Again, this is not a comprehensive list!!!  I love so many more blogs and bloggers than I could possibly mention in a single post.  Maybe I’ll do a second post at some point highlighting some of my other favorites.  But let me know, who are your favorite book bloggers?  I’ll go check them out in case I’m not already following them.  x

top 10 tuesday: Characters I Liked in Books I Didn’t

Top 10 Tuesday is a weekly meme created by The Broke and The Bookish which is now hosted by Jana @ That Artsy Reader Girl.

April 3: Characters I liked That Were In Non-Favorite/Disliked Books

34275212SavithaGirls Burn Brighter by Shobha Rao.  Suffice to say, I did not like this book.  What could have been a really hard-hitting reading experience suffered for the sake of a lot of gratuitous violence that did nothing for the narrative or for character development.  (e.g., When a character has already been raped repeatedly, what’s the point of adding in another graphic rape scene at the end of the book?)  That said, I did care for the two girls who were at the heart of this story, Savitha in particular – I admired her resilience and idealism.

9781471141638_hrCatherineWuthering Heights by Emily Bronte.  I thought this book was rather tedious and I did not get on with the writing style and I found most of the characters rather one-dimensional, but I have to admit, I do quite like Catherine.  I’m such an advocate of female characters who are allowed to be flawed and not necessarily very nice people, and Catherine is pretty much the embodiment of that.  She’s kind of awful, in a way that you don’t see with a lot of female characters in Victorian and Gothic lit, so ironically I like her all the more for that.

35274560FarrahUnbury Carol by Josh Malerman.  Maybe my expectations were too high after the perfection that was Bird Box, I don’t know, but Unbury Carol did nothing for me.  Probably also because I don’t like westerns, and this did nothing to change my mind about that.  I was thoroughly bored by the characters, too, I didn’t care about Carol or her evil husband or her outlaw love interest or the main villain.  Who I did like though, was Carol’s housemaid, Farrah, who was entirely too nice for this book.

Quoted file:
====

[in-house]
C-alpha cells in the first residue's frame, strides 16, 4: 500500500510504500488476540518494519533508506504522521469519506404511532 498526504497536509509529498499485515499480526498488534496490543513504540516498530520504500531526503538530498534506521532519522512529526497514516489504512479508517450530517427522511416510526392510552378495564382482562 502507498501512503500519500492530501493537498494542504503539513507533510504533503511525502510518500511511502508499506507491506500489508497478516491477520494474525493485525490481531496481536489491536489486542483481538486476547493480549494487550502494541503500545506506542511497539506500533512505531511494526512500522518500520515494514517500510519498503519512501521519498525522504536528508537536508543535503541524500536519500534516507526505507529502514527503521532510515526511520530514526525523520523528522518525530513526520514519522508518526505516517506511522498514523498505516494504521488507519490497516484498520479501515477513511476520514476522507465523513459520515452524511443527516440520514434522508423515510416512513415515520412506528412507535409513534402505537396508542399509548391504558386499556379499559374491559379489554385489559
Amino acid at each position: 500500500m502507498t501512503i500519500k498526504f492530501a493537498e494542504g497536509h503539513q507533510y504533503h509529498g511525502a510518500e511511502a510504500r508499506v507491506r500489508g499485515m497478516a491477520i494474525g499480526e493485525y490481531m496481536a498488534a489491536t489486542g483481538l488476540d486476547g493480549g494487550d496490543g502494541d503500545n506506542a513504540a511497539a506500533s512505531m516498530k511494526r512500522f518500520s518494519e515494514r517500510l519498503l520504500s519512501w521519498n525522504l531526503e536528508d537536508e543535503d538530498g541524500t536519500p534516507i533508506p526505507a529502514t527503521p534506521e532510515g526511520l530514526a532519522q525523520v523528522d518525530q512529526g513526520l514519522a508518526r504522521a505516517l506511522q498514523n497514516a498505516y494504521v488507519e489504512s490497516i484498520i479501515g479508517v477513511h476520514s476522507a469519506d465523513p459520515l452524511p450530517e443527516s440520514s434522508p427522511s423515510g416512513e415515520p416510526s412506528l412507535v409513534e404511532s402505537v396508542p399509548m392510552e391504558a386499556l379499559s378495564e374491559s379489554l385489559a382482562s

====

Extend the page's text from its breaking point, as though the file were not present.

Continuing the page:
417rmz3iq5l-_sx324_bo1204203200_HeleneWar and Peace by Leo Tolstoy.  There are actually a lot of characters I could have chosen for this book.  I love Anatole for how awful he is, and I love Natasha (until her entire character was destroyed by the epilogue but whatever), but I think I’ll go with Helene… she’s one of those characters who I believe has gotten a bad rap, due mostly to misogyny.  I mean, was anything she did that awful?  I think she deserved better and I can’t wait until one day Hadeer, resident Helene Kuragina stan, inevitably writes a book from her perspective.

32920226JojoSing, Unburied, Sing by Jesmyn Ward.  This is a book that I really wanted to love, but it would be a little disingenuous to pretend that I did… I ultimately found the whole thing a bit too heavy-handed, and didn’t leave much for the reader to chew on – we were just sort of… told exactly what to think, and that sort of thing bores me.  But it would be hard to read this book and not fall in love with Jojo, the boy who’s basically been forced to care for his younger sister due to his mom’s unreliability and drug addiction.

9781594634475_custom-a1c60d0db7c4d3d9fce99ec338b463c8ea95ca03-s400-c85That one musician guy who was writing the Antigone musical with LottoFates and Furies by Lauren Groff.  Sorry, I cannot for the life of me remember this guy’s name.  And I hated this book.  Passionately.  As in, it’s a very strong contender for my least favorite book of all time.  The only thing that made it bearable was that brief section where Lotto went to this retreat or something and wrote an opera based on Antigone with this character whose name I cannot remember.  I liked that guy.  He deserved a better book.